Imago lacus

The picture above was taken by a dear friend, the American poet Debra Kang Dean (please do not use it without permission). I met Debra three years before, when I went to Walden to work with his late husband Brad, a great Thoreau scholar. Once we spent hours tracking this quotation: "Some men go fishing all their lives without ever realizing it's not fish they are after." We concluded that Thoreau never wrote it, but si non è vero...

Wednesday, January 8, 2014

October 1857

October 5. 1 P. M.--To Yellow Birch Swamp. […] Begins now ten days of perfect Indian summer without rain; and the eleventh and twelfth days equally warm, though rainy. I go north by Jarvis's lane from the old pump-maker's house. There is not that profusion and consequent confusion of events which belongs to a summer's walk. There are few flowers, birds, insects, or fruits now, and hence what does occur affects us as more simple and significant. The cawing of a crow, the scream of a jay. The latter seems to scream more fitly and with more freedom now that some fallen maple leaves have made way for his voice. The jay's voice resounds through the vacancies occasioned by fallen maple leaves.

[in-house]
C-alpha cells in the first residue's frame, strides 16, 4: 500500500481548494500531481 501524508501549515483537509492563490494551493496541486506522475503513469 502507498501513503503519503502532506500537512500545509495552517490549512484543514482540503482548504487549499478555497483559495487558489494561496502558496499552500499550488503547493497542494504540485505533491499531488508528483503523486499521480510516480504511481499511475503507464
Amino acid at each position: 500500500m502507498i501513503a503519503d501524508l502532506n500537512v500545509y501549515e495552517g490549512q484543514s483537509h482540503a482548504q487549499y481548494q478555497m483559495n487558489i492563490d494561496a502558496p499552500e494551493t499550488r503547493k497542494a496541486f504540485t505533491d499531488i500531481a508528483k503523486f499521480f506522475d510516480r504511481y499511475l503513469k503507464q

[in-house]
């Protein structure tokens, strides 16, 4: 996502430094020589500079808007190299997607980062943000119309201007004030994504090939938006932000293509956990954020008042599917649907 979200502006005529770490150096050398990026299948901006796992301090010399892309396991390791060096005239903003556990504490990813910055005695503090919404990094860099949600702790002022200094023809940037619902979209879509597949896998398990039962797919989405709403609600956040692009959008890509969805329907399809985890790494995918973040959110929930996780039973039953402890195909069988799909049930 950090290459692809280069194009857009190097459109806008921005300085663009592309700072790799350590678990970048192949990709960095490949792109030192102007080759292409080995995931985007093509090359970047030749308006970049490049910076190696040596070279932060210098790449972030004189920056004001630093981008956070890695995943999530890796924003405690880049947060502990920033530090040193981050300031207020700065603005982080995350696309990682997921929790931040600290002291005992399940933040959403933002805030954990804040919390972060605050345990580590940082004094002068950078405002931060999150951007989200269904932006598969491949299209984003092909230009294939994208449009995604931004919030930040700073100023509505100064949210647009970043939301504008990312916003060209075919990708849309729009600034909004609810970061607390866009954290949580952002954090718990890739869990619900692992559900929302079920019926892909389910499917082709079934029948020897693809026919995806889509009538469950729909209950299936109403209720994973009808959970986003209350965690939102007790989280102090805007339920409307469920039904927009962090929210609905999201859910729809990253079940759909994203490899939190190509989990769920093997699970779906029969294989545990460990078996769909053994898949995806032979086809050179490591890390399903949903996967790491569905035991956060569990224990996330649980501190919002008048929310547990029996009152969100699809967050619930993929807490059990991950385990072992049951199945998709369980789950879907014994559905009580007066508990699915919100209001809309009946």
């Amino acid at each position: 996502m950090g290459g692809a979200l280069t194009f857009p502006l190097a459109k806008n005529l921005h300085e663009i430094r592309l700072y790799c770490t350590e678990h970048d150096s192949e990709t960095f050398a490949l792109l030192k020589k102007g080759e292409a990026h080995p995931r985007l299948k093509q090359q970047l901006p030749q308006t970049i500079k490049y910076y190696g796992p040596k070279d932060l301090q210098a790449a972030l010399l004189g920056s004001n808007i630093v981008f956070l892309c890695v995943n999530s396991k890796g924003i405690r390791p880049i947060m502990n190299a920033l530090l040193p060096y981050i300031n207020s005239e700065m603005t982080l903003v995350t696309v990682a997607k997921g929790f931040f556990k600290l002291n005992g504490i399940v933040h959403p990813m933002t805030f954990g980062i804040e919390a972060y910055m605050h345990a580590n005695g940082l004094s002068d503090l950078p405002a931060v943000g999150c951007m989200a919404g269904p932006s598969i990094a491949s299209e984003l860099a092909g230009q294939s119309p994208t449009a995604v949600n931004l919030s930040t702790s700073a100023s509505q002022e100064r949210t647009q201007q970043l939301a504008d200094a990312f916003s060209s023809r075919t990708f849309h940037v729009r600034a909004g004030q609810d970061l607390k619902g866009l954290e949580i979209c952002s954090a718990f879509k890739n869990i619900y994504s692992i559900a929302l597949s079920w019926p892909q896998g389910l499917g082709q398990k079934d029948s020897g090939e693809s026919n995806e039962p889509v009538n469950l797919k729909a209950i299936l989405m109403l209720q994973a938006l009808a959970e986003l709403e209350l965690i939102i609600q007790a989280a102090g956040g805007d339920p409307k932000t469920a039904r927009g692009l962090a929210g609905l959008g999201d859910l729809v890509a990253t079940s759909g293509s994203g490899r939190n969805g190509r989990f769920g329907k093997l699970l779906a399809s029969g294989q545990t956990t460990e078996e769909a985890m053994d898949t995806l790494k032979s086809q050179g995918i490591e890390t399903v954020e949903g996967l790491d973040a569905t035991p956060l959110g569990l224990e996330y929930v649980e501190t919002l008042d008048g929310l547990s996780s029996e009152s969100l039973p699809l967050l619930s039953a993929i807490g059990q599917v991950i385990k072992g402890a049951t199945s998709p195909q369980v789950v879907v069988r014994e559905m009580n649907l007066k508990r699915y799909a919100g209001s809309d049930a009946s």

Oct. 28. […] I look up and see a male marsh hawk with his cleancut wings, that has just skimmed past above my head,--not at all disturbed, only tilting his body a little, now twenty rods off, with demi-semi-quaver of his wings. He is a very neat flyer. Again, I hear the scream of a hen-hawk, soaring and circling onward. I do not often see the marsh hawk thus. What a regular figure this fellow makes on high, with his broad tail and broad wings! Does he perceive me, that he rises higher and circles to one side? He goes round now one full circle without a flap, tilting his wing a little; then flaps three or four times and rises higher. Now he comes on like a billow, screaming. Steady as a planet in its orbit, with his head bent down, but on second thought that small sprout-land seems worthy of a longer scrutiny, and he gives one circle backward over it. His scream is somewhat like the whinnering of a horse, if it is not rather a split squeal. It is a hoarse, tremulous breathing forth of his winged energy. But why is it so regularly repeated at that height? Is it to scare his prey, that he may see by its motion where it is, or to inform its mate or companion of its whereabouts? Now he crosses the at present broad river steadily, deserving to have one or two rabbits at least to swing about him. What majesty there is in this small bird's flight! The hawks are large-souled.

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